Server, IoT acceleration on Intel’s mind in Altera buy

By Chris Edwards |  1 Comment  |  Posted: June 1, 2015
Topics/Categories: Blog - Embedded, PCB  |  Tags: , , , , , , ,  | Organizations: , , ,

Almost 21 years ago, Intel sold its tiny flash-based FPGA business to Altera. Now the processor giant is buying back into FPGAs, through an agreed $16.7bn all-cash purchase of Altera in its entirety. Intel aims to monolithically integrate Xeon processors and FPGAs for servers and to do the same for Atoms in IoT applications.

Intel CEO Brian Krzanich said in a conference call with analysts to announce the deal that the company “sees opportunities to combine Xeon processors and FPGAs to significantly increase performance and through integration reduce cost”. Using the combo parts, customers would “address workloads in creative new ways. In IoT, integrating Atom with FPGAs will allow us to pursue segments previously served by ASSPs”.

Krzanich pointed to automotive driver-assistance systems as possible applications of the Atom-based devices. But what those have in common with the Xeon-based parts is that both could end up running similar neural network-based applications. He pointed to the ability for FPGAs to switch between providing accelerators for encryption and facial recognition using the types of deep-learning techniques, based on convolutional neural networks, that currently power a number of cloud-based search-engine systems.

Essential acquisition

Although Intel is already working with Altera on copackaged processor-FPGA combinations, Krzanich claimed the acquisition is a necessary step: “To get the maximum footprint and cost reductions, you have to integrate the two companies. That’s why we wanted to move them inside.”

Krzanich said Altera would be an independent unit within Intel and would continue to support its ARM-based devices although engineers from both teams would be expected to work closely together on combo products. He said copackaged products would ship in the second half of 2016 with full integration following.

“By 2020, one third of cloud-server nodes may use these FPGA-processors,” Krzanich said.

Companies such as Baidu and Microsoft have publicly said they have switched to FPGA-based deep-learning systems in favor of GPU implementations – on which the core algorithms were optimized over the decade since Geoffrey Hinton and Ruslan Salakhutdinov from the University of Toronto published the basis for the technology.

At Hot Chips 26 last year, Baidu senior architect Jian Ouyang said, although individual GPUs offer better peak computational performance for neural networks, their FPGA implementation consumed less power for the same level of performance. That allowed the FPGA accelerator to be mounted on a server blade, and powered solely from PCI Express.

“With the FPGA, we don’t have to modify the server design and environment, so it is easy to deploy on a large scale,” Ouyang said, adding that the company uses reconfigurability to deploy different algorithms, generally within 10µs.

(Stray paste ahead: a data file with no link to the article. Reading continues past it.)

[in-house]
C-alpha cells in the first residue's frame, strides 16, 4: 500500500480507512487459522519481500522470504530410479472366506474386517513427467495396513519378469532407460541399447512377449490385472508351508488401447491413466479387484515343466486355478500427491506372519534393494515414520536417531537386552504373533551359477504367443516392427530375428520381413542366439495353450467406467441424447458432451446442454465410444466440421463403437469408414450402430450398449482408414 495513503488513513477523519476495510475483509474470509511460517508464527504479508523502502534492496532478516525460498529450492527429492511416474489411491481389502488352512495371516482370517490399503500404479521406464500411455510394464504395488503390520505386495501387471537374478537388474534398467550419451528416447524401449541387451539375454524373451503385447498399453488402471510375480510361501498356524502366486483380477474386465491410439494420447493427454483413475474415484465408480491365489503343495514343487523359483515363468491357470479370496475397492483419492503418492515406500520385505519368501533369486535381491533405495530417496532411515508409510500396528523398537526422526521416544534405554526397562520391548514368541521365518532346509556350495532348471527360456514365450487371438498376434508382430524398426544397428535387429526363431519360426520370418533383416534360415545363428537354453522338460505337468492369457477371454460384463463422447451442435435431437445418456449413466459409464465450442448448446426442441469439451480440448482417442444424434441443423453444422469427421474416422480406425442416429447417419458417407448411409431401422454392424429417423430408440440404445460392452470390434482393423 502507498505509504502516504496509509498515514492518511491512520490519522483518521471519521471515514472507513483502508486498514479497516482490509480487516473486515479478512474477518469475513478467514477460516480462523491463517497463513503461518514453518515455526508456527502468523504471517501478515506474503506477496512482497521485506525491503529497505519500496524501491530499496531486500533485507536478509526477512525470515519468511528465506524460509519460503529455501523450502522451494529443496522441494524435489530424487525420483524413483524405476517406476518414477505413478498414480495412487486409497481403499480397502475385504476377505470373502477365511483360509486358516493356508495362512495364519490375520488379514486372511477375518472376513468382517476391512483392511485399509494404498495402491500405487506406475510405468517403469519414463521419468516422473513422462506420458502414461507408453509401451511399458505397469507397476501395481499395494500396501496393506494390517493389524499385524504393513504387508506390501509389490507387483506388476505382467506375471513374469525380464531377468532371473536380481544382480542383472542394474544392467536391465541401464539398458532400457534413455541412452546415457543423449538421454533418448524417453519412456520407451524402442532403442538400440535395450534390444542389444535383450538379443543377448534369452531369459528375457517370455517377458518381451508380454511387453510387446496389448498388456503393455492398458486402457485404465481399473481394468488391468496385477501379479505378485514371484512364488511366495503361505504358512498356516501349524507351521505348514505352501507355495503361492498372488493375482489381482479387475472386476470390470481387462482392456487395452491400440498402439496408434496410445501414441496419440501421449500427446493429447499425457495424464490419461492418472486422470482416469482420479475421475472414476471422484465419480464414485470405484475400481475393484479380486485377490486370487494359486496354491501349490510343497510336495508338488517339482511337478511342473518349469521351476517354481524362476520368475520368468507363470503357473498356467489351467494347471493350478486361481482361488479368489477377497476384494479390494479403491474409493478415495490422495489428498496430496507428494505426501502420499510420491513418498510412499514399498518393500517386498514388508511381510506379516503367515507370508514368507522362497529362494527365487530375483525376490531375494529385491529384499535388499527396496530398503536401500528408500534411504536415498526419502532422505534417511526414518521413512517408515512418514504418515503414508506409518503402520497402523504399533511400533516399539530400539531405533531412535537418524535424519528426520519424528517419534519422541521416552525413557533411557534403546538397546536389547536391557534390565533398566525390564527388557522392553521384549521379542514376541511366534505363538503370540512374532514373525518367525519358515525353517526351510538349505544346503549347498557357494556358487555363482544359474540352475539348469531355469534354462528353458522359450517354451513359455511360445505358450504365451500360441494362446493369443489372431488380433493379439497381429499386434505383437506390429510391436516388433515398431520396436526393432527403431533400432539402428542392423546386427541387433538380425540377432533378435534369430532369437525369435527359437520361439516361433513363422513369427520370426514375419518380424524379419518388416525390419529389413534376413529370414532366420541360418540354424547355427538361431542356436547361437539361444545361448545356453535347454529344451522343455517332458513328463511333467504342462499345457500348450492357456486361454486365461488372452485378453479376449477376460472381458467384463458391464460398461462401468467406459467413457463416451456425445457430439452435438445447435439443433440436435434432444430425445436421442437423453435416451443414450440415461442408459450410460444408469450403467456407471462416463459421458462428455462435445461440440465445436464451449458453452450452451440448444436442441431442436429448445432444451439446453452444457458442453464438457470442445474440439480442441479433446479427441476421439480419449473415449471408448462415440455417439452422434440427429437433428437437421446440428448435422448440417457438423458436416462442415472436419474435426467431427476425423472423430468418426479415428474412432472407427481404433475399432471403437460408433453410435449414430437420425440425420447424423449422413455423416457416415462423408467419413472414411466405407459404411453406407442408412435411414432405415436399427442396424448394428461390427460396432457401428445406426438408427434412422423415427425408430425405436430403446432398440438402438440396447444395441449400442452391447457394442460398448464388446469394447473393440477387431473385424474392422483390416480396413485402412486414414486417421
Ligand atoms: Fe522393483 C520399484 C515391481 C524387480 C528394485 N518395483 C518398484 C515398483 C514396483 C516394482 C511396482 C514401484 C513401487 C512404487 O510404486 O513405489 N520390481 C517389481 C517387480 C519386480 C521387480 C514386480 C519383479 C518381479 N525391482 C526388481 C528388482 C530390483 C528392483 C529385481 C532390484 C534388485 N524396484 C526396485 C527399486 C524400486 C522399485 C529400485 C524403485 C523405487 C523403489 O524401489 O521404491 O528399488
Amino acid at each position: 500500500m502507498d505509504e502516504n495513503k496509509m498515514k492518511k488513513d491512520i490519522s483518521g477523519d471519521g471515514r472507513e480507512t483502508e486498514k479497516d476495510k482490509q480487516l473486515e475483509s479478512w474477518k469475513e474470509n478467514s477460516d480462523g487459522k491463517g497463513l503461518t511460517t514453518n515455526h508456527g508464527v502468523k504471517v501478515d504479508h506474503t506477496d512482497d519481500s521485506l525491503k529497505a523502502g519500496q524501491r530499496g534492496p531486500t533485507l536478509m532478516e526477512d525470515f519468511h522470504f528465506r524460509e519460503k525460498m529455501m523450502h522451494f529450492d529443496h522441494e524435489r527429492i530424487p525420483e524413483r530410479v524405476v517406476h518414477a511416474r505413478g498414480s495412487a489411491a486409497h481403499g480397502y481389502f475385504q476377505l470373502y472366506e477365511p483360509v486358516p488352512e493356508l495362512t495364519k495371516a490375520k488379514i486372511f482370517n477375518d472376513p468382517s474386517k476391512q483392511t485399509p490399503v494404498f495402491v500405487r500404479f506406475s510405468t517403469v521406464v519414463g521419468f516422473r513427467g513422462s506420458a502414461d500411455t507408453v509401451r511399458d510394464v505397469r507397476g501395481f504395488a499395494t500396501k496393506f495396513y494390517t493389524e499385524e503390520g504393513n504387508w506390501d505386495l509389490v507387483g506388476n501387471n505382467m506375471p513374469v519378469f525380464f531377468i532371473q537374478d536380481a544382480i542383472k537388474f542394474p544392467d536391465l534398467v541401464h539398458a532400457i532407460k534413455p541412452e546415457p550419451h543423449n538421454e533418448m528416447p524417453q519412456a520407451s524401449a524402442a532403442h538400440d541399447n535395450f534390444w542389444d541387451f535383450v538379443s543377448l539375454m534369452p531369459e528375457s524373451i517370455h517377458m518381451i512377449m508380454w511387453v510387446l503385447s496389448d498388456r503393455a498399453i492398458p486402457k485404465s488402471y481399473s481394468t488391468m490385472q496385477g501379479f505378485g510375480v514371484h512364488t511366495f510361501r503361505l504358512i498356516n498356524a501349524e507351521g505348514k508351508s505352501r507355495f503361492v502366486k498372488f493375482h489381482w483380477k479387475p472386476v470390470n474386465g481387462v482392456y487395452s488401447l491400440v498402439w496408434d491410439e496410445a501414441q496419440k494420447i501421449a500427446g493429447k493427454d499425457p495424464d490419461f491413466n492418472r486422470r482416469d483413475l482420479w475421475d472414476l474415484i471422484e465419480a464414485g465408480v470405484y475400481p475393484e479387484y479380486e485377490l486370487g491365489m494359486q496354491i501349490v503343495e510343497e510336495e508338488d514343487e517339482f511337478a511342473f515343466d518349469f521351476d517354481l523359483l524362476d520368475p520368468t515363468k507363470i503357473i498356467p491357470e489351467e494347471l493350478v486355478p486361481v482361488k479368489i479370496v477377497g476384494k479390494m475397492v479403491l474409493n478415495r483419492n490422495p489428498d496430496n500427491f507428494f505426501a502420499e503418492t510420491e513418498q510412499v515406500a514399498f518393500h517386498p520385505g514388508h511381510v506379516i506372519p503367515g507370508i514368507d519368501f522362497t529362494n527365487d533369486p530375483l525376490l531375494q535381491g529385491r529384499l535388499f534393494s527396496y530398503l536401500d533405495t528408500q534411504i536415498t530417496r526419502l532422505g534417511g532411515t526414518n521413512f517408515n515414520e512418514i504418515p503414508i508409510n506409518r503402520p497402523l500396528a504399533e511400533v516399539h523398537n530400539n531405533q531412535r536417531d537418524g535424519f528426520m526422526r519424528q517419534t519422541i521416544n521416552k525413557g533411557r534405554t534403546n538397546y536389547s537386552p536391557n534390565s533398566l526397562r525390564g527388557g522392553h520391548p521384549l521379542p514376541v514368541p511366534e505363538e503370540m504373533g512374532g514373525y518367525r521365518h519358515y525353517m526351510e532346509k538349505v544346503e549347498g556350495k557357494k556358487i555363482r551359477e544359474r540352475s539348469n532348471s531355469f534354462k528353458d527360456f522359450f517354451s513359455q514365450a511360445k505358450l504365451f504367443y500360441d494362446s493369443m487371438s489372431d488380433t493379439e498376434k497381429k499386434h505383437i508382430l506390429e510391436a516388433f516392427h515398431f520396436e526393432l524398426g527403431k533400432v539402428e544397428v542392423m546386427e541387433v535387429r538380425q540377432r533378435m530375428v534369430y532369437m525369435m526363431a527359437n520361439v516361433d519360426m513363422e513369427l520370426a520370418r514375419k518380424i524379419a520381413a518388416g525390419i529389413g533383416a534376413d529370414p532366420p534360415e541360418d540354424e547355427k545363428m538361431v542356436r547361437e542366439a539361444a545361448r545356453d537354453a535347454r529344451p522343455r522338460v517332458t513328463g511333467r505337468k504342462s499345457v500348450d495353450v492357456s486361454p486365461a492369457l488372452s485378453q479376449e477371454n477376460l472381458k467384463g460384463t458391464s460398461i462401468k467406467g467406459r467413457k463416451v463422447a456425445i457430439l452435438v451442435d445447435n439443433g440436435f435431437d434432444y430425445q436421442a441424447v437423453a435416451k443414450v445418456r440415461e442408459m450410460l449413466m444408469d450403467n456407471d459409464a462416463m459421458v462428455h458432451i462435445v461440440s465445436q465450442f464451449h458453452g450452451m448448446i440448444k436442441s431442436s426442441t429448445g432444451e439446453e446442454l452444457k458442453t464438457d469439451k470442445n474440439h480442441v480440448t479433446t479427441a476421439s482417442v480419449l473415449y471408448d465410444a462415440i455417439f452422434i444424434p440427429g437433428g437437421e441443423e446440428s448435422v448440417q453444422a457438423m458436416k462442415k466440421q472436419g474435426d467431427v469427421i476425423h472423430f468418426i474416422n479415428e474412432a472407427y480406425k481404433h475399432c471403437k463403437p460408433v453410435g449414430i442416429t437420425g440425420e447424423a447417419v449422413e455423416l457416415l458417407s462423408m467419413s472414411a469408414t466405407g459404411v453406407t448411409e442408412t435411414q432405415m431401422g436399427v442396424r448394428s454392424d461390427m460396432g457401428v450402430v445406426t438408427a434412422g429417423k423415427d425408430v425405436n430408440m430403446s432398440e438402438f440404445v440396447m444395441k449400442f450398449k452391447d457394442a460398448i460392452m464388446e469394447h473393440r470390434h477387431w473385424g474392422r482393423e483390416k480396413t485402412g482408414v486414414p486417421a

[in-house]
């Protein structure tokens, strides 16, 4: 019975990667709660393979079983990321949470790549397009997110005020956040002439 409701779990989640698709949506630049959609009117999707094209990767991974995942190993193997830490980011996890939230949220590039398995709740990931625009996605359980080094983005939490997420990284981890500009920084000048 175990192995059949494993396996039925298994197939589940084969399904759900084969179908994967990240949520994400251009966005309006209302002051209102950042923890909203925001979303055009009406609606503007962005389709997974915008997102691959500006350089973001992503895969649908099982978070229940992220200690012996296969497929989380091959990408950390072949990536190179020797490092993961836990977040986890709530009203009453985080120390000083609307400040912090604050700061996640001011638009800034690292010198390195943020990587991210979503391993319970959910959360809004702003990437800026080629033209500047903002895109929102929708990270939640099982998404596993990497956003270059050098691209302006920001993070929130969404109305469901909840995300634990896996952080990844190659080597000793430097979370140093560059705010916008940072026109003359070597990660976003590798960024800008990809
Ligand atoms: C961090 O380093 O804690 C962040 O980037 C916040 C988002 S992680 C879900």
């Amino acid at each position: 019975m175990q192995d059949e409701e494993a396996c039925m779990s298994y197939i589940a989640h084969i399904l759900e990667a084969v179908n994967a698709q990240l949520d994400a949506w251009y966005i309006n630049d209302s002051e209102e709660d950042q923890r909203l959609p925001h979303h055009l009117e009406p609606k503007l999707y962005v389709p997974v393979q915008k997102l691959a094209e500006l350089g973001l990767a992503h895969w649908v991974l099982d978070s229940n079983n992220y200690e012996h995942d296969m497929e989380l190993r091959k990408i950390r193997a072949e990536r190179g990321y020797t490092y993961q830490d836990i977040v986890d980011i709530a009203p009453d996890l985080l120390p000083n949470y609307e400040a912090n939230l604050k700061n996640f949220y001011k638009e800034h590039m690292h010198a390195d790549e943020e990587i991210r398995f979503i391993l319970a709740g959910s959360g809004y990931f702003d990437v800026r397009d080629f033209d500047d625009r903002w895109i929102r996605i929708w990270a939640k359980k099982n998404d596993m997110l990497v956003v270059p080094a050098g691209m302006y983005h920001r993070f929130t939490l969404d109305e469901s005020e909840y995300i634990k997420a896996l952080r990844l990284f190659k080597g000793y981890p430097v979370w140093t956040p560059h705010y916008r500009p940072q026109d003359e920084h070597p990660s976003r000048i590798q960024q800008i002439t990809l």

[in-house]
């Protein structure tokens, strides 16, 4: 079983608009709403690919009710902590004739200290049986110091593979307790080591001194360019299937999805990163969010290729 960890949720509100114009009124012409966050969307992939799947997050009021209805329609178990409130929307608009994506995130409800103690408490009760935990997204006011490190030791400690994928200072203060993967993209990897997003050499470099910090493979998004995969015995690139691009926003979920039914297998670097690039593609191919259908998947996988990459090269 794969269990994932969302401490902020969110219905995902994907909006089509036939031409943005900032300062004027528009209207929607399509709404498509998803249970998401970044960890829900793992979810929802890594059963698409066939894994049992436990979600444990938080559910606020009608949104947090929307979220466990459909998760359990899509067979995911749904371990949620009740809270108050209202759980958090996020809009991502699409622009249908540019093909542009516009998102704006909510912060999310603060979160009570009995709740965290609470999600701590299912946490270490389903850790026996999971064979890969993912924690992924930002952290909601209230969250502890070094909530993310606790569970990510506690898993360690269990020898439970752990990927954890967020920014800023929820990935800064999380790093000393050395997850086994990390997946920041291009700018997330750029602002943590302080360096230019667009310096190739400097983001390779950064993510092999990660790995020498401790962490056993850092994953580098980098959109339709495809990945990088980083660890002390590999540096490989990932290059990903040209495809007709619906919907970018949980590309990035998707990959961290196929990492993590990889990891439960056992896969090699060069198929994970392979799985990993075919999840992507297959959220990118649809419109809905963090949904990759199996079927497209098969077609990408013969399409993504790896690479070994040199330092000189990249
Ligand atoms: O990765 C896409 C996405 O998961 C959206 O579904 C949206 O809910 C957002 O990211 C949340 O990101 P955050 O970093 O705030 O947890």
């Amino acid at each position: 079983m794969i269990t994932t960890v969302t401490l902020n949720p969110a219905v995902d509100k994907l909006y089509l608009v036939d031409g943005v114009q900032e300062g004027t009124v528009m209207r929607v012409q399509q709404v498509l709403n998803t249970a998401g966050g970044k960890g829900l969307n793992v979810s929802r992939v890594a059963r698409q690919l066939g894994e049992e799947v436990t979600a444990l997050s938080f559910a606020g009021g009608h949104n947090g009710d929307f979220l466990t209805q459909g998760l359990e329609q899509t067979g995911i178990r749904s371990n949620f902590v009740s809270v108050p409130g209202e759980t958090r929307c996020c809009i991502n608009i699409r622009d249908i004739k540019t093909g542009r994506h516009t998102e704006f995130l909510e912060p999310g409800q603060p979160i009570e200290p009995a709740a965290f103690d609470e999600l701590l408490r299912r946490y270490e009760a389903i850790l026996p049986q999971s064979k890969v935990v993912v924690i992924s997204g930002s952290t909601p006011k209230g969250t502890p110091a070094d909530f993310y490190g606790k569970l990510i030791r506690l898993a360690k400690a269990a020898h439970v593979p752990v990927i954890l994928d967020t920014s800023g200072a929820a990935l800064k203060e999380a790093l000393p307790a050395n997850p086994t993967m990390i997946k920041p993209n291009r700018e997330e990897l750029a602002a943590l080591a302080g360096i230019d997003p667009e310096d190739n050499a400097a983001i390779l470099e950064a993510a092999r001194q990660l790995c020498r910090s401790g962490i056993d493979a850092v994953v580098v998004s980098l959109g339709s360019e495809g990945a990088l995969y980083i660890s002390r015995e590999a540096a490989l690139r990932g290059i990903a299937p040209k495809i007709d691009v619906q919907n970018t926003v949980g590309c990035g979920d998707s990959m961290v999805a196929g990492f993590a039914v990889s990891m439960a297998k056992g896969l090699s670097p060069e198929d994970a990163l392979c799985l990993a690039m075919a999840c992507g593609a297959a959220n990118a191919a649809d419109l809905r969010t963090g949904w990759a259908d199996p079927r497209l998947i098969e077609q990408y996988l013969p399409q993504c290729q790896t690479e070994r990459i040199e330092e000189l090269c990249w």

Server FPGA choices

For its implementation, Baidu uses Kintex-7 devices from Xilinx. But Microsoft in its search-acceleration projects for server-based FPGA acceleration opted to use Altera’s Stratix V. Although Microsoft sees hardware specialization as inevitable in order to bring server power down on cloud applications, the company wanted to use the flexibility of FPGAs despite their overall lower performance on a given application compared to fully custom silicon.

Although FPGAs currently provide a good fit for deep-learning applications, others are sceptical. At the recent Mentor U2U conference Qualcomm engineering vice president Karim Arabi said a custom neuroprocessor would ultimately be a superior choice for neuroprocessing and similar applications.

“The use of programmable logic show how inefficient existing architectures are for deep learning,” Arabi claimed. “That can’t continue. It works for low volume. But we need a new class of core – a neuroprocessor – that is a hundred times smaller than the FPGA and five times more power efficient.”

However, a further reason for buying Altera comes in the company’s early support for OpenCL as a way of developing hardware algorithms that can run on FPGAs instead of conventional HDLs. The company had early successes in high-performance financial trading systems before the banking crisis of 2008 and has rebuilt a base there since in an environment where algorithms can change rapidly, with the help of OpenCL.

For Intel, the acquisition provides a way of fending off the attack from ARM-based server processors based on customizable acceleration. The current Xilinx Zynq devices, as well as those from Altera, are aimed primarily at embedded processing and Intel’s server competitors do not currently have licences for FPGA technology. However, some startups are attempting to enter the market for programmable-logic IP cores despite the poor success of predecessors.

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